Multiple Sclerosis, HIPAA, and Your Coverage
Several complex federal laws are designed to help protect people who have or who are seeking insurance, including those with multiple sclerosis (MS). Among them, the Health Insurance Portability and Accountability Act (HIPAA) is one you’ll want to pay attention to because it specifically provides protection to people with a history of health problems.
Here’s the gist of what HIPAA does:
It provides antidiscrimination protections. HIPAA guarantees that you can’t be denied enrollment in a group health plan (generally an employment-based plan) on the basis of your health status, and you can’t be charged a higher premium because of a disease or disability.
It limits preexisting condition exclusions. HIPAA limits the length of time (12 months for first-time enrollment in a health plan and 18 months if you enroll any time other than the official open-enrollment period) that a health plan can deny coverage for a preexisting condition.
A preexisting condition is any health problem for which you saw a health professional or were treated (including taking a prescribed medication) during the six-month period before your new plan started. As of 2010, group health plans are prohibited from imposing this exclusion on children up to age 19. This change is the first step toward phasing out preexisting condition exclusion periods altogether.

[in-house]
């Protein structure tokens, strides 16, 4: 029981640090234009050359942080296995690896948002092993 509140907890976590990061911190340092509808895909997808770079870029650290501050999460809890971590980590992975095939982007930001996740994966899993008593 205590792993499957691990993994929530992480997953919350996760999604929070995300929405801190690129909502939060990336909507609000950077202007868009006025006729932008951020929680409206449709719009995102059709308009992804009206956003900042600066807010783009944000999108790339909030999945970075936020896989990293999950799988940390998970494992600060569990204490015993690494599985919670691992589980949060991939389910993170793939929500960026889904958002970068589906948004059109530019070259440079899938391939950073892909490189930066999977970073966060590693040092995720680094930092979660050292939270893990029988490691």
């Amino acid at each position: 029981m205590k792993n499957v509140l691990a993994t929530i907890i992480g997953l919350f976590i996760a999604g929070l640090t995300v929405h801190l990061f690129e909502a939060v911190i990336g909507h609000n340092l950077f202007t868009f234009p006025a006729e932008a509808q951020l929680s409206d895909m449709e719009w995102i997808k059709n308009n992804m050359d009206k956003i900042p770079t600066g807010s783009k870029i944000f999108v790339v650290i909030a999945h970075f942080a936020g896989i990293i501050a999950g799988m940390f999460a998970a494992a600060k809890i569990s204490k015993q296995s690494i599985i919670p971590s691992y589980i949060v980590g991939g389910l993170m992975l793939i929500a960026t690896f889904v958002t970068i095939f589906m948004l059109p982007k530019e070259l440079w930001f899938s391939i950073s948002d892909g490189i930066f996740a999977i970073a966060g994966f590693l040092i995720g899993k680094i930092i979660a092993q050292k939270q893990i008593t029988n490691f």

HIPAA also gives you (and your covered dependents) credit for the amount of time you were insured by your previous plan (referred to as prior coverage) and applies that credit to the preexisting condition exclusion period of your new plan. This is called creditable coverage.
To help you prove your creditable coverage, HIPAA requires health plans to give anyone who leaves a plan a certificate of coverage indicating the amount of time he or she was covered. However, keep in mind that prior coverage is not creditable if you have a gap of 63 or more days without coverage.
HIPAA’s protections apply to most but not all health plans. Exceptions include so-called “temporary” health policies, certain student plans, catastrophic or disease-specific policies, private disability policies, and dental or vision coverage.
When considering the purchase of any health insurance policy, be sure to ask if it would be considered creditable coverage under HIPAA. For more information about HIPAA, consult your employer, your health plan administrator, or your state department of insurance.